SCUGOG: After months of planning and organization, a new multi-jurisdictional group tackling the issues affecting the health of Lake Scugog is getting down to work.
The Working Group For a Healthy Lake Scugog recently held its first meetings, bringing member organizations to the table to discuss the issues affecting the lake, including climate impact, nutrient run-off and subsequent weed growth. Chaired by Regional Councillor Bobbie Drew, the group includes representatives from the township, local environmental group Scugog Lake Stewards, Kawartha Conservation Authority and Parks Canada, which oversees the Trent-Severn Waterway. While not every member group has been able to meet in one place, another meeting is being planned for later this summer that will hopefully bring the membership together.
The inspiration for the group, said Councillor Drew, was partly from the shared experience in the 2007 carp die-off, in which hundreds of fish suddenly perished and washed up along the shoreline, which is suspected to have been the result of a viral infection in combination with low water levels that summer.
"In that situation," said the councillor recalling the carp incident, "it was a case of the township contacting one level of government and being passed along to another. It would have saved a lot of time if everyone knew who what everyone else's responsibilities were - and that way no one can walk away from the table."
Lake Stewards president Barb Karthein echoed the sentiment, describing the group as a way of "putting all of our eggs into one basket.
"We've been lobbying for a long time because we realize that unless we work together, we won't achieve our goals," she said. "We're pushing research and a couple of 'do's'."
Among the objectives the group is working toward is the development of plans regarding ongoing weed harvesting and the use of weevils in controlling the invasive milfoil that has choked parts of the lake. The township's annual weed harvest began early this year, said Councillor Drew, taking place in early July with a second round under consideration for August.
A request to harvest in June, prior to events such as the Dragon Flies dragon boat festival and Canada Day festivities, was turned down by Parks Canada on account of the potential impact on local fish populations.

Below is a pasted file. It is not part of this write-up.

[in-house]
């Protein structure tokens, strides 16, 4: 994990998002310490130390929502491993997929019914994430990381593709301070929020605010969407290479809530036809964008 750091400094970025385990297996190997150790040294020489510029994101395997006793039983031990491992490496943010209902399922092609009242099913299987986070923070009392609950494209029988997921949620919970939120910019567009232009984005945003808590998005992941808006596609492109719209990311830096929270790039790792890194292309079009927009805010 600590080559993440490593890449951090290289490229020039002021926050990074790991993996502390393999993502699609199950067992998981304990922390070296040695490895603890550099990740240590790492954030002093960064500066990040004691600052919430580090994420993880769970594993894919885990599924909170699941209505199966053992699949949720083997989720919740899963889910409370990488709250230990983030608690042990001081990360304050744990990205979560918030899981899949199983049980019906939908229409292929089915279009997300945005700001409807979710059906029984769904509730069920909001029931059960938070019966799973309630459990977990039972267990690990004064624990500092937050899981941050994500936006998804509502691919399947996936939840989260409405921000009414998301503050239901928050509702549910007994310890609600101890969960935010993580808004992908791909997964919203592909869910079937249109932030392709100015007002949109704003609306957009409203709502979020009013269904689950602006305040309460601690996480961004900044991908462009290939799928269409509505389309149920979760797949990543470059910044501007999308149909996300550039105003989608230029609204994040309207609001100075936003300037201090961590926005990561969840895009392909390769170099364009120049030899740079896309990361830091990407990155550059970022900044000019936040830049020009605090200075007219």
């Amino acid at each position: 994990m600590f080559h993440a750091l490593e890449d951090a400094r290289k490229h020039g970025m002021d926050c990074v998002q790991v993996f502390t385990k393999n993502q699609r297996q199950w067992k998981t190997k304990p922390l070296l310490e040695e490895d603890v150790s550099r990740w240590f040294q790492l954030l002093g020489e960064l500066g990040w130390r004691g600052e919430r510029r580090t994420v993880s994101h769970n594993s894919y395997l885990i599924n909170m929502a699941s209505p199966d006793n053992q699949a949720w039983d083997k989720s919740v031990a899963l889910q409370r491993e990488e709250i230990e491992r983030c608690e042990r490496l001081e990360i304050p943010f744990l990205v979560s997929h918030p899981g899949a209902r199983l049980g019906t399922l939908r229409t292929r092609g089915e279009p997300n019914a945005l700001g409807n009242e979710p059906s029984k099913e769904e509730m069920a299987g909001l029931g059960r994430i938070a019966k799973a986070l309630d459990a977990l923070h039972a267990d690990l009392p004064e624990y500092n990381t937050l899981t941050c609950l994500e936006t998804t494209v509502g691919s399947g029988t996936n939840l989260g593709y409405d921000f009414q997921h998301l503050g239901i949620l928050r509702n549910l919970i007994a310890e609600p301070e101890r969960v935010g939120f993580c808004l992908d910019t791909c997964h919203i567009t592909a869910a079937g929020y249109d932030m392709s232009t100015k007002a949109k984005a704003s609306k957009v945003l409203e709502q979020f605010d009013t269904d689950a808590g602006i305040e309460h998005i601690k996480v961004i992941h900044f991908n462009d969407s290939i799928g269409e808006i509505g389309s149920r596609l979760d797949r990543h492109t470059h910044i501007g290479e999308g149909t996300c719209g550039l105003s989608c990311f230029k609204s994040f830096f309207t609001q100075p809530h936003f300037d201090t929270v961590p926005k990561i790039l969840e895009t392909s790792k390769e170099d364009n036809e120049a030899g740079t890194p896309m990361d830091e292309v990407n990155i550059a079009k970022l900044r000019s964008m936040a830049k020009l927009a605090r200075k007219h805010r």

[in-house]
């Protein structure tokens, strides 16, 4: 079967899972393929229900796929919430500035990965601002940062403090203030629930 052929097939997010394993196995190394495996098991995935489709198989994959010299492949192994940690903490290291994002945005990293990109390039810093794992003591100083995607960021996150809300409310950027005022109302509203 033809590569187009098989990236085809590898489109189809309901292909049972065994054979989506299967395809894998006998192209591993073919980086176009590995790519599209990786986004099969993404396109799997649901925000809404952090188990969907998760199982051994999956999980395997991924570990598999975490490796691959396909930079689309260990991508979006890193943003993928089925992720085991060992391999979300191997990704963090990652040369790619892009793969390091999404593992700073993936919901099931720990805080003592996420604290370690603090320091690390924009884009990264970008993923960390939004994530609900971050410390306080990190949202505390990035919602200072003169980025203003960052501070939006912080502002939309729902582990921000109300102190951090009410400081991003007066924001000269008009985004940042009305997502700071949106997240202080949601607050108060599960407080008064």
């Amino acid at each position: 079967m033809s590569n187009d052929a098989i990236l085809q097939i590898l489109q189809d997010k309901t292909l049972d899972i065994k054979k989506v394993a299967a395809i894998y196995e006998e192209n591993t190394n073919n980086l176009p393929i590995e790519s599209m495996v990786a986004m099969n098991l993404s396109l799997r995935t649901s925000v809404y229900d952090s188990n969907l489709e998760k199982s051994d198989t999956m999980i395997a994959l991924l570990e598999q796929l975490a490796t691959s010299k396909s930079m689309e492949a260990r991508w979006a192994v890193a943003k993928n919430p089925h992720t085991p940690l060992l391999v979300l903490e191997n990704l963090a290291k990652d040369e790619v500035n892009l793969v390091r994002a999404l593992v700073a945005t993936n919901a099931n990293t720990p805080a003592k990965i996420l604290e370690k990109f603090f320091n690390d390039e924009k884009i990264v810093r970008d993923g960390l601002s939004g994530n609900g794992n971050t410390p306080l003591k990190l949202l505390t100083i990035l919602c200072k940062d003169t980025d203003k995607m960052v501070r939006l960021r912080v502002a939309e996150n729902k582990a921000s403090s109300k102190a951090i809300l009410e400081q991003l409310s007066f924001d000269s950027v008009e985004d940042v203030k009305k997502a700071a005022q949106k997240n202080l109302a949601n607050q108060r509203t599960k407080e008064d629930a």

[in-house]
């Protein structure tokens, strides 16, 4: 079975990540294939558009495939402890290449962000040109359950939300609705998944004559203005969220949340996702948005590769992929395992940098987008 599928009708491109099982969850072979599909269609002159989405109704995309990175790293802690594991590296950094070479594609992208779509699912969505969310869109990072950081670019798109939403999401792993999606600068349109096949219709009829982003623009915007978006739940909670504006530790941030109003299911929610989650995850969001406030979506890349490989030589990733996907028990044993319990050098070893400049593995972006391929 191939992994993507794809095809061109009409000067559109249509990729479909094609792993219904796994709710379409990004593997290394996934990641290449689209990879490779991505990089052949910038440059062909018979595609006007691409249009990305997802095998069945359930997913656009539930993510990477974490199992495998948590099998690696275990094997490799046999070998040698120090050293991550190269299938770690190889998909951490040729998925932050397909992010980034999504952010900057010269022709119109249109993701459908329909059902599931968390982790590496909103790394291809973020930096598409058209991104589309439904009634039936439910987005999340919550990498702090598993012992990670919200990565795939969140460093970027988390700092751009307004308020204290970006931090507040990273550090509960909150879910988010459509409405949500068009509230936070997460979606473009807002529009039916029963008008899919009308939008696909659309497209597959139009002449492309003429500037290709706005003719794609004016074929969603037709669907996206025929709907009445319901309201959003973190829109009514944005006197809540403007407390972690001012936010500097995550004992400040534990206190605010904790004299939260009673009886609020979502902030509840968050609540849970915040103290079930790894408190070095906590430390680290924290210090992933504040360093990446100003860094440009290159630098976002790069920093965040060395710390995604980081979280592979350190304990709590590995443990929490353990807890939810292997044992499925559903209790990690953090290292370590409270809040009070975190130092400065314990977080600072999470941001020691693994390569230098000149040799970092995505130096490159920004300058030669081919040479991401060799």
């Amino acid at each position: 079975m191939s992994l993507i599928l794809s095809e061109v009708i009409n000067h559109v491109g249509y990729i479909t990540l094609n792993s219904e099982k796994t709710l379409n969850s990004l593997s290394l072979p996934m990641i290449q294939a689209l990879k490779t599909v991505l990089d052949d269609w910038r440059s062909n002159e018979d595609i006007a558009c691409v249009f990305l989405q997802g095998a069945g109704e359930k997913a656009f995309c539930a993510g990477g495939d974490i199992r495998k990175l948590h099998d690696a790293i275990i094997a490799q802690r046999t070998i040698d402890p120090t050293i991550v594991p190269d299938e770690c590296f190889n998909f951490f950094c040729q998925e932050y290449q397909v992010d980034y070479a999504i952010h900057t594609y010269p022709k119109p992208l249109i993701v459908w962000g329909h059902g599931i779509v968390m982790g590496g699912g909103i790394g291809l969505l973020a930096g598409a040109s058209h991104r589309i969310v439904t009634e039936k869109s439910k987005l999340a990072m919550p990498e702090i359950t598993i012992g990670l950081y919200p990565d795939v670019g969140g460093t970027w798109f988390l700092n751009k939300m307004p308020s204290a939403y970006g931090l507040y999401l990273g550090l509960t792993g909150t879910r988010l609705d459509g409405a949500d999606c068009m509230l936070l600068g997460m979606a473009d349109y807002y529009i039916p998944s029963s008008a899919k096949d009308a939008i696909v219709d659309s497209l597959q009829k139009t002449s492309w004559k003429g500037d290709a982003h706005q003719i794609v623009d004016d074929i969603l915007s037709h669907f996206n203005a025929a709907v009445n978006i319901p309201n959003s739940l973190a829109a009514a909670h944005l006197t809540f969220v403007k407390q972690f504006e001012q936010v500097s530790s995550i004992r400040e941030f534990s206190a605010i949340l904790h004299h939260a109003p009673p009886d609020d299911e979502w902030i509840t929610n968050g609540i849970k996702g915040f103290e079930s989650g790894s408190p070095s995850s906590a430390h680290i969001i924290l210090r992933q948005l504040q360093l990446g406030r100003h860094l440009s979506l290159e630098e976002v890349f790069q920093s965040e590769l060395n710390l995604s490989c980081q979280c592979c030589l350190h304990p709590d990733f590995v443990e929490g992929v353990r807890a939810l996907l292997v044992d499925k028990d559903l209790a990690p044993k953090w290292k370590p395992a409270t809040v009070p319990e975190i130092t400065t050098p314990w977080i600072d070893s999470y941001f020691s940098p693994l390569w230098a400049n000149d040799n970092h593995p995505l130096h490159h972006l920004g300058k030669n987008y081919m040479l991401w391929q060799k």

The role of the Lake Stewards weevil project has also been examined by the group, a pilot project which began in 2009 and has seen milfoil crops near the test site decrease every summer since, as the aquatic insects devoured the invasive vegetation.
Ms. Karthein said that while a second weevil application has been discussed, it would take additional funding to undertake the project a second time, adding that should the time come, the Stewards have considered using fewer insects in a larger area to gauge their effectiveness as biological weed control.
Talks have also turned to the use of different techniques such as dredging the lake bottom in areas and aeration in the control of weeds, which Councillor Drew said will require further analysis and the involvement of multiple organizations. While aeration didn't generate much enthusiasm from the group's members, said the councillor, dredging the southwestern bay of the lake (along the Hwy. 7A causeway and between the Port Perry and Scugog Island shorelines) may be seriously considered, a project requiring a number of environmental assessments, approvals and likely additional funding.
Although the larger items on the list such as dredging will require planning and approvals over a period of years, Councillor Drew told The Standard that discussions within the group have already yielded some results, such as clarification over the issue of debris and dead weed removal from the lake's surface, which the township is in fact permitted to carry out.
As part of the group's work, the Lake Stewards are also looking for a boat-owning volunteer to assist in monthly monitoring of lake conditions in that area during the spring, summer and fall. For more information, contact Ms. Karthein at 905-985-0958 or e-mail email@example.com.
"We need to have a greater understanding of the lake and to also see what's causing a nuisance for residents," said Ms. Karthein. "It's a big lake and next year, it may be totally different.